US president Barack Obama has slipped into Afghanistan on the anniversary of the killing of 9/11 mastermind Osama bin Laden and signed an agreement cementing US commitment to the nation after American combat troops leave.
Alongside Afghan president Hamid Karzai, Mr Obama declared, "Together, we're now committed to replacing war with peace."
The partnership spells out the US relationship with Afghanistan beyond 2014, covering security, economics and governance. The deal is limited in scope and essentially gives both sides political cover. Afghanistan is guaranteed its sovereignty and promised it will not be abandoned, while the US gets to end its combat mission in the long and unpopular war but keep a foothold in the country.
The deal does not commit the United States to any specific troop presence or spending. But it does allow the US potentially to keep troops in Afghanistan after the war ends for two specific purposes - continued training of Afghan forces and targeted operations against al Qaida.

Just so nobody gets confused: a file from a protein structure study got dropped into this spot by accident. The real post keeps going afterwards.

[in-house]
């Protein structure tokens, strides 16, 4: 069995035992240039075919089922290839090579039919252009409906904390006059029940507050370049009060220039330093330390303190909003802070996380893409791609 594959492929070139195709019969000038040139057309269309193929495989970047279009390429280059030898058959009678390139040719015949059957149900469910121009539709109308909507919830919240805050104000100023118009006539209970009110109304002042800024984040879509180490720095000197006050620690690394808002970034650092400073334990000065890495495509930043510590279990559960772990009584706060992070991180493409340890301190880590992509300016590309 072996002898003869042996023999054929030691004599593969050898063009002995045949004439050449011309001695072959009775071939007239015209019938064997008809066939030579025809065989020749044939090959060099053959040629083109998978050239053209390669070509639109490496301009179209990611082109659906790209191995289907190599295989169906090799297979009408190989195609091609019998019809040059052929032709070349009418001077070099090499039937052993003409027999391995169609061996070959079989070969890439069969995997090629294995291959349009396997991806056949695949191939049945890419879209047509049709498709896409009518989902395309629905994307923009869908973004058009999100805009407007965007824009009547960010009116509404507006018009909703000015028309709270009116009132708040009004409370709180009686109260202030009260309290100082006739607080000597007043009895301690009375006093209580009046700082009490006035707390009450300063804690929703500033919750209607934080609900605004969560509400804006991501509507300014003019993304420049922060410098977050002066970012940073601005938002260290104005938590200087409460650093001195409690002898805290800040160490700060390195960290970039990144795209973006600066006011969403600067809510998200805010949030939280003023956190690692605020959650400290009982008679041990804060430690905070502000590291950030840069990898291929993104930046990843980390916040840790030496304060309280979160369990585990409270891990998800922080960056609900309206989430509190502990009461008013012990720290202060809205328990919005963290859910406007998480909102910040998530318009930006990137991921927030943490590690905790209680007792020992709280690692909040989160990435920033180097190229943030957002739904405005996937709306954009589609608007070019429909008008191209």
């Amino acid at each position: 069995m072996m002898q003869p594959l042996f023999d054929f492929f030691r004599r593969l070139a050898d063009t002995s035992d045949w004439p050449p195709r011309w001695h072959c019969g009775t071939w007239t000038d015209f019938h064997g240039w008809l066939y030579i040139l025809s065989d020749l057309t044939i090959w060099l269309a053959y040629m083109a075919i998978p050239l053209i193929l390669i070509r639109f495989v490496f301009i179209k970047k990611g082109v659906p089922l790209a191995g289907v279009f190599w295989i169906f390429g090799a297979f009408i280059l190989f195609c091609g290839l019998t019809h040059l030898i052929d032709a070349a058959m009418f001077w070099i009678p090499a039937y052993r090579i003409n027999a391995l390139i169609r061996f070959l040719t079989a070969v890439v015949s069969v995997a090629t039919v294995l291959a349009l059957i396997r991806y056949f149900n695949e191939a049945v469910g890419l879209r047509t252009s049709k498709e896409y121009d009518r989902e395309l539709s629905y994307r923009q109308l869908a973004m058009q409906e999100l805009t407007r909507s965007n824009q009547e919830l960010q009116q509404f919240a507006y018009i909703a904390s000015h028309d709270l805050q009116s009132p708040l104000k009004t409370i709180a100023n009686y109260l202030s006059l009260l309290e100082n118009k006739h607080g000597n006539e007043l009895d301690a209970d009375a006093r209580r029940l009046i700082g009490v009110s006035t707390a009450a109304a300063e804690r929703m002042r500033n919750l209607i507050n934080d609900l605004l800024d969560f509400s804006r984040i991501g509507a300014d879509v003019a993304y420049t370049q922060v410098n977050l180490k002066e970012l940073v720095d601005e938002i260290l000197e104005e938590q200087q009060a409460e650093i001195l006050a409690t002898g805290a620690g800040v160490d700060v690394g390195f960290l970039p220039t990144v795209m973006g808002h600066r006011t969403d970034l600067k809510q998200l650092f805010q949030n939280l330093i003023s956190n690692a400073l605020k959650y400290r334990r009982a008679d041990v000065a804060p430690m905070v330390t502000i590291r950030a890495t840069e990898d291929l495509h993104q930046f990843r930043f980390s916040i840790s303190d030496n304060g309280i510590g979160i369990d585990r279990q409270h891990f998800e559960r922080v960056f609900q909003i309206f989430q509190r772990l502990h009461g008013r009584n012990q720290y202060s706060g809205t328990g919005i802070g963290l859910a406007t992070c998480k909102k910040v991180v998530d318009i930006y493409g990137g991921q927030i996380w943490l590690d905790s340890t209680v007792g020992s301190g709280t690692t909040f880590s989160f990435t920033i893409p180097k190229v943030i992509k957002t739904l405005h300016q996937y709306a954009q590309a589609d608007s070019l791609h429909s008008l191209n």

The terror group is present in neighbouring Pakistan but has only a nominal presence inside Afghanistan.
Mr Obama flew to the site of America's longest war not only as commander in chief but also as an incumbent president in the early stages of a tough re-election campaign.
His presence was a reminder that since taking office in 2009, Mr Obama has ended the war in Iraq and moved to create an orderly end for the US combat role in Afghanistan.
At a signing ceremony in Kabul with Mr Karzai, Mr Obama said the agreement paves the way for "a future of peace" while allowing the United States to "wind down this war".
Mr Karzai said his countrymen "will never forget" the help of US forces over the past decade. He said the partnership agreement shows the United States and Afghanistan will continue to fight terrorism together.
Mr Obama was greeted upon arrival at Bagram Air Field by Ryan Crocker, the US ambassador to Afghanistan. He then flew by helicopter to the presidential palace in Kabul.